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# Any SML coders able to translate this to Python?

```On 2018-09-04 14:26, Steven D'Aprano wrote:
> I have this snippet of SML code which I'm trying to translate to Python:
>
> fun isqrt n = if n=0 then 0
>              else let val r = isqrt (n/4)
>                   in
>                     if n < (2*r+1)^2 then 2*r
>                     else 2*r+1
>                   end
>
>
> I've tried reading up on SML and can't make heads or tails of the
> "let...in...end" construct.

I don't know SML specifically, but my guess would be that
let X = Y in A end
means "A, evaluated in a local scope where X refers to Y". Reasoning:
often (e.g. in JavaScript), 'let' sets something in a local scope, and I
think Haskell has a construct like this? It's been a while since I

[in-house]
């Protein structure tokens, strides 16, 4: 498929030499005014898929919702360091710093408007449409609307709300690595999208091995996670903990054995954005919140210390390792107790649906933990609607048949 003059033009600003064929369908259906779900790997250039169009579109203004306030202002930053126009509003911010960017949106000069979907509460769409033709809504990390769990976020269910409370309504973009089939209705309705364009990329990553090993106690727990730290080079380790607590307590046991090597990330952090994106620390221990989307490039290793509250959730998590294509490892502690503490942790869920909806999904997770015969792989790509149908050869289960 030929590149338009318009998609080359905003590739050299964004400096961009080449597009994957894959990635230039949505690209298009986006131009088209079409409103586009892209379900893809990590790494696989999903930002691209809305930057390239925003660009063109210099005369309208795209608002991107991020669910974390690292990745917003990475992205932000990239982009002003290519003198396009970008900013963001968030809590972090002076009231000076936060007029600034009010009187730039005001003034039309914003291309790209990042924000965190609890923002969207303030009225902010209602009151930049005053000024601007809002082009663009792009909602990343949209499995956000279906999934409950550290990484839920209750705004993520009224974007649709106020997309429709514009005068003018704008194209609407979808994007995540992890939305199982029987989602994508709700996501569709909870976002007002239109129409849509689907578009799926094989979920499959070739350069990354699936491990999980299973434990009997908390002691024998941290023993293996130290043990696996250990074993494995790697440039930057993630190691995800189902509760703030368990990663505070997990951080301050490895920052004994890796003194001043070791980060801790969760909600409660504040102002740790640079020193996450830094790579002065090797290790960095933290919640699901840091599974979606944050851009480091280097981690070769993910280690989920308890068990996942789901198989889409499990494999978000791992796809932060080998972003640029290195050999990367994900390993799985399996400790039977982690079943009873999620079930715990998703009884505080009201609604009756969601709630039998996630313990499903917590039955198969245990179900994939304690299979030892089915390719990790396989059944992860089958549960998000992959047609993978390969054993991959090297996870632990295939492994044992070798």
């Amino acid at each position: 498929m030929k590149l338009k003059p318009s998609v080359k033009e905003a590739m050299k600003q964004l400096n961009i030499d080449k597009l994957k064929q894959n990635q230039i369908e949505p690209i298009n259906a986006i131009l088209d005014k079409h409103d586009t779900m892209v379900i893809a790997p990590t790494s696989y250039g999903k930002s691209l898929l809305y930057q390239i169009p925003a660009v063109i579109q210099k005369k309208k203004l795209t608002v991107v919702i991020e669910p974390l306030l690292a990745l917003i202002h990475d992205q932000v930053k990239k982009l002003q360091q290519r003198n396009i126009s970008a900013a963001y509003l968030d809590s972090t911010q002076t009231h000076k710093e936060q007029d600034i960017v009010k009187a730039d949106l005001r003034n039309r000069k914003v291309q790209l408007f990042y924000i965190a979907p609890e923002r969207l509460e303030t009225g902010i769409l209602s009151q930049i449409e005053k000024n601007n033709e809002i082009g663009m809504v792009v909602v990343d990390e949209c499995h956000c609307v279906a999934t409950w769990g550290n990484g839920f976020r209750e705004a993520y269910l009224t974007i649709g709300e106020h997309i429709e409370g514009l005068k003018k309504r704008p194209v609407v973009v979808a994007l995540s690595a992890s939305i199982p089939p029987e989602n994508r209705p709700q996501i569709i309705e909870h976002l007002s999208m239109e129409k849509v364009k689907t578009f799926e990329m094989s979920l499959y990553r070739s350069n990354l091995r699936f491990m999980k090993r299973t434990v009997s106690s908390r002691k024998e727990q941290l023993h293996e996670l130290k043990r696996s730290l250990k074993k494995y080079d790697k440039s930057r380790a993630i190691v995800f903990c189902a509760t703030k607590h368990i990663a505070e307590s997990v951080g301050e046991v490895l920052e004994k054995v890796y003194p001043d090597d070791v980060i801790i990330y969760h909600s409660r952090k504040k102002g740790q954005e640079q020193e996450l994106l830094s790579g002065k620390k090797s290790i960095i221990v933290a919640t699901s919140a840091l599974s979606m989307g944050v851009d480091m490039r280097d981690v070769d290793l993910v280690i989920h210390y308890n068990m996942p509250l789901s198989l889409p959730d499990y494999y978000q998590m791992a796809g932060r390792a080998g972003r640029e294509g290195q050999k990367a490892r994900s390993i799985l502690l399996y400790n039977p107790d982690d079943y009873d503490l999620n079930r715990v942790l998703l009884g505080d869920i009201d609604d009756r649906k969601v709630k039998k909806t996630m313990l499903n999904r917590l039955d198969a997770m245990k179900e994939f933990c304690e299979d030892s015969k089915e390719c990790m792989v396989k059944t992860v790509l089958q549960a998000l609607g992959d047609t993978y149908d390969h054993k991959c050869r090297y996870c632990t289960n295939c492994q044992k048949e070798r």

played around with Haskell though... In an as-direct-as-possible Python
translation, (lambda X=Y: A)()

So,

isqrt = (lambda n: 0 if n == 0 else
(lambda r=isqrt(n//4):
2*r if n < (2*r+1)**2 else 2*r+1)())

This is obviously the same as your multi-expression function, with the
addition of the integer division as suggested by Marko.

Cheers,
Thomas

>
> The best I've come up with is this:
>
> def isqrt(n):
>     if n == 0:
>         return 0
>     else:
>         r = isqrt(n/4)
>         if n < (2*r+1)**2:
>             return 2*r
>         else:
>             return 2*r+1
>
> but I don't understand the let ... in part so I'm not sure if I'm doing
> it right.
>
>

```